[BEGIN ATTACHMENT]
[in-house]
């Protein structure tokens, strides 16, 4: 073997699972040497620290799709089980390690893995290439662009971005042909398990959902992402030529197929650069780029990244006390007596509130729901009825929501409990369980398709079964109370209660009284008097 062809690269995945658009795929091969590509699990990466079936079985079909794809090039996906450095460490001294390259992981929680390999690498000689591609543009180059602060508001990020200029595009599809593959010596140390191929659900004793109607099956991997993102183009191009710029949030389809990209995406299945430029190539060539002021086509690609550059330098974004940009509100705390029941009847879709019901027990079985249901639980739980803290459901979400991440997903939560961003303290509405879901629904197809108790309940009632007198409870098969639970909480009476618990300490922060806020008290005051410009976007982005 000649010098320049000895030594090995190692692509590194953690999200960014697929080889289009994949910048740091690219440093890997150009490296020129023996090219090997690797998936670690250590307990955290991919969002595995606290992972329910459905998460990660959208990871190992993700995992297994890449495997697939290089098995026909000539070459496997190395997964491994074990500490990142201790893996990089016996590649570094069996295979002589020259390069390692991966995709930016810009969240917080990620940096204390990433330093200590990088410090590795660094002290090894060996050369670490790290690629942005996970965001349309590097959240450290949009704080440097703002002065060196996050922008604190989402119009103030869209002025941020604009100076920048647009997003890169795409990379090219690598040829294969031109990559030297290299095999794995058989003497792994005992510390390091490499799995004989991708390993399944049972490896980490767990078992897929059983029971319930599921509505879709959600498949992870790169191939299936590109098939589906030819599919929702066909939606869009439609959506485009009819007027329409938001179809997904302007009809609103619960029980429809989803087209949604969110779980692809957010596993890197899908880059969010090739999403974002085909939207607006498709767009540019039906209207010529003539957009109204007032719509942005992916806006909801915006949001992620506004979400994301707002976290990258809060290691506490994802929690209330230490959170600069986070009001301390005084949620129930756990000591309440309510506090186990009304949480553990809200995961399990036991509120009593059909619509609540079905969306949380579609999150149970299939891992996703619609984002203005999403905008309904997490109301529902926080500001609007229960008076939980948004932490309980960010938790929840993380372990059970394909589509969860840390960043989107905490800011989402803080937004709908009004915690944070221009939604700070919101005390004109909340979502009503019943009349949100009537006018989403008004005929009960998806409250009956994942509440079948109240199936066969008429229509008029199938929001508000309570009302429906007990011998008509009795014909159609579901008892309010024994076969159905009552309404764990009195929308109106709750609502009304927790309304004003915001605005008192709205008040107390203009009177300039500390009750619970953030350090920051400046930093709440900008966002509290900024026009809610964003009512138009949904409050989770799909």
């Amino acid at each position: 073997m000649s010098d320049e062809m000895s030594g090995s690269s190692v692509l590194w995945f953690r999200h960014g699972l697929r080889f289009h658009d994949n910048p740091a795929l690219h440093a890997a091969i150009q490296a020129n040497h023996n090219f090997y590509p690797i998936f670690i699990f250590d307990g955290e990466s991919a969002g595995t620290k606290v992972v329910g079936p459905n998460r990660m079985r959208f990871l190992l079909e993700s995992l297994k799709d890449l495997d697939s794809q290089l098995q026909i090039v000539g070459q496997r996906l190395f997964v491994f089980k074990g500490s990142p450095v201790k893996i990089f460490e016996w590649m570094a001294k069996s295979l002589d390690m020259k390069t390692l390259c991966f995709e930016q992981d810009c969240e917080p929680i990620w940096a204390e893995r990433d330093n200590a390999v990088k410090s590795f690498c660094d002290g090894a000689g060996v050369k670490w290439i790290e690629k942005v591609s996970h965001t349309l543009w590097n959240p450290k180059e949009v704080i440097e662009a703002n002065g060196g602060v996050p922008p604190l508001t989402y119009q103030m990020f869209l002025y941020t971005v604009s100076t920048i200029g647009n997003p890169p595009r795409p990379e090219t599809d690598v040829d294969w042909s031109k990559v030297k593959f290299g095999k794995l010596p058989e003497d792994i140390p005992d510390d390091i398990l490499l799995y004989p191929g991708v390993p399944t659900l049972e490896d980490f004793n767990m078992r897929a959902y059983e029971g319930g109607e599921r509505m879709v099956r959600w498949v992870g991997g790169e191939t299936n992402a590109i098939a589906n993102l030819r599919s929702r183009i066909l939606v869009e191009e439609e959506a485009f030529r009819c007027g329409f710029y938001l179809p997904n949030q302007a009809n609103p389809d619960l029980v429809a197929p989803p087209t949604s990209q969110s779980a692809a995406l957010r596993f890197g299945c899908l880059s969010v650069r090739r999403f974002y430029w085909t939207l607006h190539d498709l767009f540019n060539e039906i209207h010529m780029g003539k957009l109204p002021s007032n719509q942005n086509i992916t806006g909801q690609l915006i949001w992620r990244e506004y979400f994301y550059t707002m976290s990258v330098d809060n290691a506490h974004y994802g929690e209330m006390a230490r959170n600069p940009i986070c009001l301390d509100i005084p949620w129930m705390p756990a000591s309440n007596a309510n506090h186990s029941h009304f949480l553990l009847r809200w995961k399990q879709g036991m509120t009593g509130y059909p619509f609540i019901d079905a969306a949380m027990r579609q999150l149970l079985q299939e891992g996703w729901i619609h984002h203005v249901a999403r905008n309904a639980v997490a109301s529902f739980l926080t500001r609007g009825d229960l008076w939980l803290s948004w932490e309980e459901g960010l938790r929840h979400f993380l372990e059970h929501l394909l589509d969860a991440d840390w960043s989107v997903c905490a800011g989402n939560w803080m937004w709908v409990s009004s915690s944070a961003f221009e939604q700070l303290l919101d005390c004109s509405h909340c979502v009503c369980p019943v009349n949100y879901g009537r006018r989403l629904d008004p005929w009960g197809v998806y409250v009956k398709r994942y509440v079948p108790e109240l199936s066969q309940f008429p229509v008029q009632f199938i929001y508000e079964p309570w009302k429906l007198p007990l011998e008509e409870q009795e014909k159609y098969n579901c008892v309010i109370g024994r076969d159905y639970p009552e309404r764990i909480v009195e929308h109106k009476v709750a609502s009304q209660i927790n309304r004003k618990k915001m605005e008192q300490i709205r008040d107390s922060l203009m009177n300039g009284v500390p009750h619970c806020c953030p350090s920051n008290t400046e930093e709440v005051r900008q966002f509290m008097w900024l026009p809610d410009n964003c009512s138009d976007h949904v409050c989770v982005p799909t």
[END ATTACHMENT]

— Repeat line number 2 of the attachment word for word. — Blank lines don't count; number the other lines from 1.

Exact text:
């Protein structure tokens, strides 16, 4: 073997699972040497620290799709089980390690893995290439662009971005042909398990959902992402030529197929650069780029990244006390007596509130729901009825929501409990369980398709079964109370209660009284008097 062809690269995945658009795929091969590509699990990466079936079985079909794809090039996906450095460490001294390259992981929680390999690498000689591609543009180059602060508001990020200029595009599809593959010596140390191929659900004793109607099956991997993102183009191009710029949030389809990209995406299945430029190539060539002021086509690609550059330098974004940009509100705390029941009847879709019901027990079985249901639980739980803290459901979400991440997903939560961003303290509405879901629904197809108790309940009632007198409870098969639970909480009476618990300490922060806020008290005051410009976007982005 000649010098320049000895030594090995190692692509590194953690999200960014697929080889289009994949910048740091690219440093890997150009490296020129023996090219090997690797998936670690250590307990955290991919969002595995606290992972329910459905998460990660959208990871190992993700995992297994890449495997697939290089098995026909000539070459496997190395997964491994074990500490990142201790893996990089016996590649570094069996295979002589020259390069390692991966995709930016810009969240917080990620940096204390990433330093200590990088410090590795660094002290090894060996050369670490790290690629942005996970965001349309590097959240450290949009704080440097703002002065060196996050922008604190989402119009103030869209002025941020604009100076920048647009997003890169795409990379090219690598040829294969031109990559030297290299095999794995058989003497792994005992510390390091490499799995004989991708390993399944049972490896980490767990078992897929059983029971319930599921509505879709959600498949992870790169191939299936590109098939589906030819599919929702066909939606869009439609959506485009009819007027329409938001179809997904302007009809609103619960029980429809989803087209949604969110779980692809957010596993890197899908880059969010090739999403974002085909939207607006498709767009540019039906209207010529003539957009109204007032719509942005992916806006909801915006949001992620506004979400994301707002976290990258809060290691506490994802929690209330230490959170600069986070009001301390005084949620129930756990000591309440309510506090186990009304949480553990809200995961399990036991509120009593059909619509609540079905969306949380579609999150149970299939891992996703619609984002203005999403905008309904997490109301529902926080500001609007229960008076939980948004932490309980960010938790929840993380372990059970394909589509969860840390960043989107905490800011989402803080937004709908009004915690944070221009939604700070919101005390004109909340979502009503019943009349949100009537006018989403008004005929009960998806409250009956994942509440079948109240199936066969008429229509008029199938929001508000309570009302429906007990011998008509009795014909159609579901008892309010024994076969159905009552309404764990009195929308109106709750609502009304927790309304004003915001605005008192709205008040107390203009009177300039500390009750619970953030350090920051400046930093709440900008966002509290900024026009809610964003009512138009949904409050989770799909």